|Director of Photography:||Patrick Blossier|
|Production Designer:||Catherine Hardwicke|
|Producers:||Arnold Kopelson and Anne Kopelson|
|Warner Bros.; PG-13; 114 minutes|
|Cast:||John Travolta, Dustin Hoffman, Alan Alda, Mia Kirshner, William Atherton, Blythe Danner and Bill Nunn|
|Based on a story by Tom Matthews and Eric Williams|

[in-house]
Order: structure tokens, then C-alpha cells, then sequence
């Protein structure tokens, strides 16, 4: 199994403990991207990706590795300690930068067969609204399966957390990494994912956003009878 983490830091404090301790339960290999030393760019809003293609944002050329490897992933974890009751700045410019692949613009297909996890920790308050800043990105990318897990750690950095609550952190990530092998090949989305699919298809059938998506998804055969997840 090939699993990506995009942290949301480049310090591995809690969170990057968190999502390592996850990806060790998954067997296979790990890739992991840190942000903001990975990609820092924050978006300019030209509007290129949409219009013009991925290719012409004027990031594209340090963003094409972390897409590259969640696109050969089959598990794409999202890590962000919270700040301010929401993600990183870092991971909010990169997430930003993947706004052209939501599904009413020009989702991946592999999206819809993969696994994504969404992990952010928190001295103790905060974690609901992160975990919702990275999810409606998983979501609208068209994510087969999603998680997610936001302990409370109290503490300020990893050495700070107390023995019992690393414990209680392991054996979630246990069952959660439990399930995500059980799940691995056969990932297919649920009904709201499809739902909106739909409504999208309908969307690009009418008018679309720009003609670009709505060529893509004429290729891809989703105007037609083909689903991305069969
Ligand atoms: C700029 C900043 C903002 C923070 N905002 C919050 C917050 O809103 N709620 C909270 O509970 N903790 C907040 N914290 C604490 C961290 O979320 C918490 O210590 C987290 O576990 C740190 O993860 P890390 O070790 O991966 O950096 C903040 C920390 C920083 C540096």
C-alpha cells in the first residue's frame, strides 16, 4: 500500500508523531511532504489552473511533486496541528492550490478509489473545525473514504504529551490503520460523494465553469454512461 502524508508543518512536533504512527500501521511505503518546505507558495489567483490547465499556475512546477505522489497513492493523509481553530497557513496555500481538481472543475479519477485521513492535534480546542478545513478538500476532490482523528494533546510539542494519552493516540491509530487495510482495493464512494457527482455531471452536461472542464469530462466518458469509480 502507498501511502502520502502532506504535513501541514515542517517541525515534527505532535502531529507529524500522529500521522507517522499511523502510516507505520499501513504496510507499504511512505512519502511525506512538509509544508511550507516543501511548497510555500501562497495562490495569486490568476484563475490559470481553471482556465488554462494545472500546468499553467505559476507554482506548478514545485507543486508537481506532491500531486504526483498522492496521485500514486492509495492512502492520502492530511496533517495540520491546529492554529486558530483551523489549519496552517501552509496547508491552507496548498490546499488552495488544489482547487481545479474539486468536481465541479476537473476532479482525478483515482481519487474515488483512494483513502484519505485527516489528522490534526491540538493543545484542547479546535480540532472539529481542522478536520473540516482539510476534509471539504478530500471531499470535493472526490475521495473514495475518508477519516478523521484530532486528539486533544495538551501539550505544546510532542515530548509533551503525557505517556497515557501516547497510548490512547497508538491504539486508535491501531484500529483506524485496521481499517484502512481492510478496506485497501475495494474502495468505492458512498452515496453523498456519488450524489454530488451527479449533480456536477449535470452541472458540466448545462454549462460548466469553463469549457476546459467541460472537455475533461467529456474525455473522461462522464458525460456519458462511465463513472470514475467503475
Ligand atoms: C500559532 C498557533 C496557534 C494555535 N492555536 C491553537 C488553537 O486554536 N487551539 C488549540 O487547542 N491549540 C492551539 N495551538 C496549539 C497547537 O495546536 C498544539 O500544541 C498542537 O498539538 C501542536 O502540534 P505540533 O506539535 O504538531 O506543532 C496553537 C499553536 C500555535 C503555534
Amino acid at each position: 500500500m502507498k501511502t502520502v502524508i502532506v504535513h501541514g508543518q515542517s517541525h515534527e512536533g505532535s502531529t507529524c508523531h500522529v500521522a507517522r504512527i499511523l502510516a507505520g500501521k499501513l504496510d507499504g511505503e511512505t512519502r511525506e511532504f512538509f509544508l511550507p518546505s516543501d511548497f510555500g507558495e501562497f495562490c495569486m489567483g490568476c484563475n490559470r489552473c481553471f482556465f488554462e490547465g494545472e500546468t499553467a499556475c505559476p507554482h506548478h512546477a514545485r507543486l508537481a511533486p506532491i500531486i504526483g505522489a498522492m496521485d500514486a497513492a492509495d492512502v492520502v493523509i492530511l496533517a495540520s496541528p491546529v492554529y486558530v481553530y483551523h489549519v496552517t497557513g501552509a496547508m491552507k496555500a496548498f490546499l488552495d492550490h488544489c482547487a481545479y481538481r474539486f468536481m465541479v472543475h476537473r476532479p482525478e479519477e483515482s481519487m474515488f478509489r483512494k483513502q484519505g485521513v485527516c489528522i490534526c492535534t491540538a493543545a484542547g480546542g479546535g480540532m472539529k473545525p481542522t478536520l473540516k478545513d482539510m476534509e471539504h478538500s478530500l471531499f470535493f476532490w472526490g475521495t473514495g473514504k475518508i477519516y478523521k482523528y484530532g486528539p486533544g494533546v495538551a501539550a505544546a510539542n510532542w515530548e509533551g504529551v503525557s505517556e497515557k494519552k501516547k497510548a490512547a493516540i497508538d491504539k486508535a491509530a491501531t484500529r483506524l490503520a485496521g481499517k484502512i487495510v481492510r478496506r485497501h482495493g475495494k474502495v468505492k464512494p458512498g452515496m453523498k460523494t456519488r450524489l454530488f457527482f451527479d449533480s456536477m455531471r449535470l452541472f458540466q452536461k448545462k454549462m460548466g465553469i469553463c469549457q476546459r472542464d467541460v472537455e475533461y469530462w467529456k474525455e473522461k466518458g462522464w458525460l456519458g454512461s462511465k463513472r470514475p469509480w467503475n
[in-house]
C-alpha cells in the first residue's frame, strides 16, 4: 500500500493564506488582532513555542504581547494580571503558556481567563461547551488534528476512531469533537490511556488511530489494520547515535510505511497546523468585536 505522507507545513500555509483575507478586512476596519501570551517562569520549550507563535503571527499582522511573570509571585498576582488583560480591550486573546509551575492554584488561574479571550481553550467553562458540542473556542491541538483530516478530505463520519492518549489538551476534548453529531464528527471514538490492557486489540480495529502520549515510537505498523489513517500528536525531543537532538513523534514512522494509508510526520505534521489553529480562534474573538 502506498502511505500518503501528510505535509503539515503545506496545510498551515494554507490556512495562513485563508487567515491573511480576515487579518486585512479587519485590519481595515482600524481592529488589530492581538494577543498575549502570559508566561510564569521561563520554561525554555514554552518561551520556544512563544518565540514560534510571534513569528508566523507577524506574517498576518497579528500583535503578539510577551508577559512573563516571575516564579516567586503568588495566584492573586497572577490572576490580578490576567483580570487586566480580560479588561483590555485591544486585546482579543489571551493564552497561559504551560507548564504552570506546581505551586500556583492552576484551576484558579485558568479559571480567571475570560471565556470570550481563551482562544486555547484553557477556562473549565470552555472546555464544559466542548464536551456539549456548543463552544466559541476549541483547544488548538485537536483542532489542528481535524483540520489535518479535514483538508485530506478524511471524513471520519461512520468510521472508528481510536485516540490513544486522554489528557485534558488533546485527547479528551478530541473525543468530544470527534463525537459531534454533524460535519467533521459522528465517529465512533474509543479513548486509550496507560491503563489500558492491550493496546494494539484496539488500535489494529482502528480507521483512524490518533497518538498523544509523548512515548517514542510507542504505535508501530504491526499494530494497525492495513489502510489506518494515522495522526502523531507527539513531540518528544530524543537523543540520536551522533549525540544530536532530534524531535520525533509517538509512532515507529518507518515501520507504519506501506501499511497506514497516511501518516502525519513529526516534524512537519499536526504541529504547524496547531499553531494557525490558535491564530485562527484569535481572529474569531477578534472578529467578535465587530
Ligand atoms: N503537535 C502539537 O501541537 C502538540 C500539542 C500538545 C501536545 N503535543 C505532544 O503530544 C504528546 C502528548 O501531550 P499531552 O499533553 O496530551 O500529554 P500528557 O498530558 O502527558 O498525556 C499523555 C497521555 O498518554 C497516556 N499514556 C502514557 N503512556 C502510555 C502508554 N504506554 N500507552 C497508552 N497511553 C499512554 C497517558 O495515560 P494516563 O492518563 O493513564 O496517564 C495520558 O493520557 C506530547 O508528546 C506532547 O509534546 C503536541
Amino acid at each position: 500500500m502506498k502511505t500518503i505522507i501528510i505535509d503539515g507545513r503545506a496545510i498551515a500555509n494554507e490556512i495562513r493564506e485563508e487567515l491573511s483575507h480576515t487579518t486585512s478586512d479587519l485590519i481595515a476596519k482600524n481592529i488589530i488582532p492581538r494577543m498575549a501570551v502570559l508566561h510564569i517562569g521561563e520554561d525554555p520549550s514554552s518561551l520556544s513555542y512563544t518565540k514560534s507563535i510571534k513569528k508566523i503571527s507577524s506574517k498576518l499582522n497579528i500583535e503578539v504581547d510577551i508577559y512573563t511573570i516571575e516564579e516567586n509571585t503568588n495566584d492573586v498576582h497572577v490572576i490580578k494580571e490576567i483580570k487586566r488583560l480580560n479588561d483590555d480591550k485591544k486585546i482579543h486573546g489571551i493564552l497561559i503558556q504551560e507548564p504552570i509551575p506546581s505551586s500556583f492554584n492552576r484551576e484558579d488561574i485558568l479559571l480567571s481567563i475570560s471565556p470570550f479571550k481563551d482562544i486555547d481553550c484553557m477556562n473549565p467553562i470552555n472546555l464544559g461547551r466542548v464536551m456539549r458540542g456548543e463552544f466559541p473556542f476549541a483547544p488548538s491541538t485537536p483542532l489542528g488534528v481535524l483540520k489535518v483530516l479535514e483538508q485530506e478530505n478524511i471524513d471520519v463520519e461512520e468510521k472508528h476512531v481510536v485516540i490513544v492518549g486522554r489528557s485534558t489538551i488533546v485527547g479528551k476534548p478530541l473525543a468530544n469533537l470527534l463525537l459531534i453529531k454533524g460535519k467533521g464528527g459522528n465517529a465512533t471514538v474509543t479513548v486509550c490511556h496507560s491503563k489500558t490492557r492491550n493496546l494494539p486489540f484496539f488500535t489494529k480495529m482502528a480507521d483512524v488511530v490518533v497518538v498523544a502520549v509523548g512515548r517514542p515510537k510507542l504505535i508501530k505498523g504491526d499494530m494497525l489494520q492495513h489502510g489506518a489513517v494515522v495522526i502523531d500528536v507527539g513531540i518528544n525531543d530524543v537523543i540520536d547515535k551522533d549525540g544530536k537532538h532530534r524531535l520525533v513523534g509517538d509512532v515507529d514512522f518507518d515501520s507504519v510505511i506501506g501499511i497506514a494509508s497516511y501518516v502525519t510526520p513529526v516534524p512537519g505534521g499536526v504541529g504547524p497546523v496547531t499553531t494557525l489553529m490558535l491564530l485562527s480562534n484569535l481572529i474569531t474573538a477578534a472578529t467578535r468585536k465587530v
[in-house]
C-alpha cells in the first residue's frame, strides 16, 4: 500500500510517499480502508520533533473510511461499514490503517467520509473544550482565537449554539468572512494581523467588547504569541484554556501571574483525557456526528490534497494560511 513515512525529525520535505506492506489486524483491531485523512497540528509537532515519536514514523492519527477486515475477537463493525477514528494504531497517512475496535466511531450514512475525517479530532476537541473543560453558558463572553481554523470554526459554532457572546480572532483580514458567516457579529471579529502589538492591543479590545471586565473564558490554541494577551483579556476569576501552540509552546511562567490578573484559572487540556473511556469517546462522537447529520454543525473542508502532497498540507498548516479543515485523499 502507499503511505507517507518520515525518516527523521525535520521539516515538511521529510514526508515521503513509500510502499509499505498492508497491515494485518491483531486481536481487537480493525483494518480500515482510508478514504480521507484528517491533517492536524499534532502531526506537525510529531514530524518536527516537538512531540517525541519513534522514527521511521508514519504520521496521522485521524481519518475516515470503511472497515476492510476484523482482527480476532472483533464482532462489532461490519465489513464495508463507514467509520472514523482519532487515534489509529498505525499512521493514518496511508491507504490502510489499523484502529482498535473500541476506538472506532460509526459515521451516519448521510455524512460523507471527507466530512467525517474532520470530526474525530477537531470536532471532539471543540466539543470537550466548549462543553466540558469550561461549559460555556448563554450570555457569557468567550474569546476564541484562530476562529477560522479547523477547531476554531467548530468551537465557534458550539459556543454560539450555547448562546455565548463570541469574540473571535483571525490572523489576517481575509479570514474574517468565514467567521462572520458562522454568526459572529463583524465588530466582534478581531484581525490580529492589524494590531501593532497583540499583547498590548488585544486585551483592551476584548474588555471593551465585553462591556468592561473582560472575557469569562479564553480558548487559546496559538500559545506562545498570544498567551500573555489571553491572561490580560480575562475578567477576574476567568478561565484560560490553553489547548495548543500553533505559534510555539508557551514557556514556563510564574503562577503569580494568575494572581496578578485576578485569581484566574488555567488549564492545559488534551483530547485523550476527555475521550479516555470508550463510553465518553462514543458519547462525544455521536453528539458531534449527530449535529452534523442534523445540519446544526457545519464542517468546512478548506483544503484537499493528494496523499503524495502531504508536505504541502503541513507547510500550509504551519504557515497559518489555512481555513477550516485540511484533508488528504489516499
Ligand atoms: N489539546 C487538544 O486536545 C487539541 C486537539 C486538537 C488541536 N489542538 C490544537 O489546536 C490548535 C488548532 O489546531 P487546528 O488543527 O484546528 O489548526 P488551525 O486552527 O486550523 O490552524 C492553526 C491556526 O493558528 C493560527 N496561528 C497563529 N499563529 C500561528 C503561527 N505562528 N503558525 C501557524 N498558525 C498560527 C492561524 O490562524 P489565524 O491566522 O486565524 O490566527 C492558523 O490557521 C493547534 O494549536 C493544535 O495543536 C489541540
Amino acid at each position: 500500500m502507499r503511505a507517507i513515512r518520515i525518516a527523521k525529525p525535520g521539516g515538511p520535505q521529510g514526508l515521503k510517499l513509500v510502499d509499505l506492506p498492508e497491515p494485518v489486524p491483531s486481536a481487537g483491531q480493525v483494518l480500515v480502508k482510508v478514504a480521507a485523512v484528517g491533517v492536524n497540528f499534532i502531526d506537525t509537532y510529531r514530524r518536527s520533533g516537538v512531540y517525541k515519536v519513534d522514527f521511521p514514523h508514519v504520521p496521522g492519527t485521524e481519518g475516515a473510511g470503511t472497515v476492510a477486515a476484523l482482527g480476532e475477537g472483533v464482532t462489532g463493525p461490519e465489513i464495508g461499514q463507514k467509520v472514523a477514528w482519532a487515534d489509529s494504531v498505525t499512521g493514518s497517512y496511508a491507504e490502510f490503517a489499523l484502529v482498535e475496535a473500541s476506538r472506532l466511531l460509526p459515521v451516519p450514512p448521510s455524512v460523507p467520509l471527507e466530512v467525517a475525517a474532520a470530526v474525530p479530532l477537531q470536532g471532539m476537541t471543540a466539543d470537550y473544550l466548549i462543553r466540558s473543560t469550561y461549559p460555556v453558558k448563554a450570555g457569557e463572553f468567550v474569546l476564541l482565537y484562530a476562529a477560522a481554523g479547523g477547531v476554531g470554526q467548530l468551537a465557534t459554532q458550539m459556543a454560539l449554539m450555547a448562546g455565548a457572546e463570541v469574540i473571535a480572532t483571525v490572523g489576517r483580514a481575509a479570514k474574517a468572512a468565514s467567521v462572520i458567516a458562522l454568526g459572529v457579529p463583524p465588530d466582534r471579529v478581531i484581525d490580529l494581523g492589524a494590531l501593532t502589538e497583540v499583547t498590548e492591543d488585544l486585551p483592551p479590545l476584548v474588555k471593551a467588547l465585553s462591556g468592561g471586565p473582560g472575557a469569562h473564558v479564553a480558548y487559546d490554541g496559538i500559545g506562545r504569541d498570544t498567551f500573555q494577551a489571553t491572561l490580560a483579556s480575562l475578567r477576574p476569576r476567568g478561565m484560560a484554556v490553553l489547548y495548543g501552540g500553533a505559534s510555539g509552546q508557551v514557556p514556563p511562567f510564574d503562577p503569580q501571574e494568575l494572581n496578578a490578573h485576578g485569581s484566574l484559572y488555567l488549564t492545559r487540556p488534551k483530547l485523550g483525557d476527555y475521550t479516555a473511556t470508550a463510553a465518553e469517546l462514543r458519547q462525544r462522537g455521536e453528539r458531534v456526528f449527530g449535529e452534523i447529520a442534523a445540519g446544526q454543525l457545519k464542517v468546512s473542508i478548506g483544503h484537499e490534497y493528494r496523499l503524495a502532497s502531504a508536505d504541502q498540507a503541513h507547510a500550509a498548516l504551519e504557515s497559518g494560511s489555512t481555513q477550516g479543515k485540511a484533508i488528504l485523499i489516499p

Costa-Gavras obviously has a big problem with the tabloidism of broadcast journalism. But the issue has long lost its immediacy. Not to mention that Network, Broadcast News and, to some degree, Up Close and Personal have already tackled the issue. Though it's no Network, Mad City succeeds because of Costa-Gavras's sense of urgency and the all-out performances of Travolta and Hoffman. Recently let go from his position as a security guard at the Museum of Natural History, slightly slow Sam Baily (Travolta) confronts his boss (Danner) with a loaded gun, hoping to scare her into reinstating his job. When she refuses, Sam takes a group of school children hostage. Local news anchor Max Brackett (Hoffman) (formerly a network investigative reporter), who's covering another story at the museum, latches on to the story and creates a media event, eyeing a network position. Costa-Gavras's jabs at blown-dried network anchors is acidly funny, exemplified by Alda's network reporter imported to cover the crisis.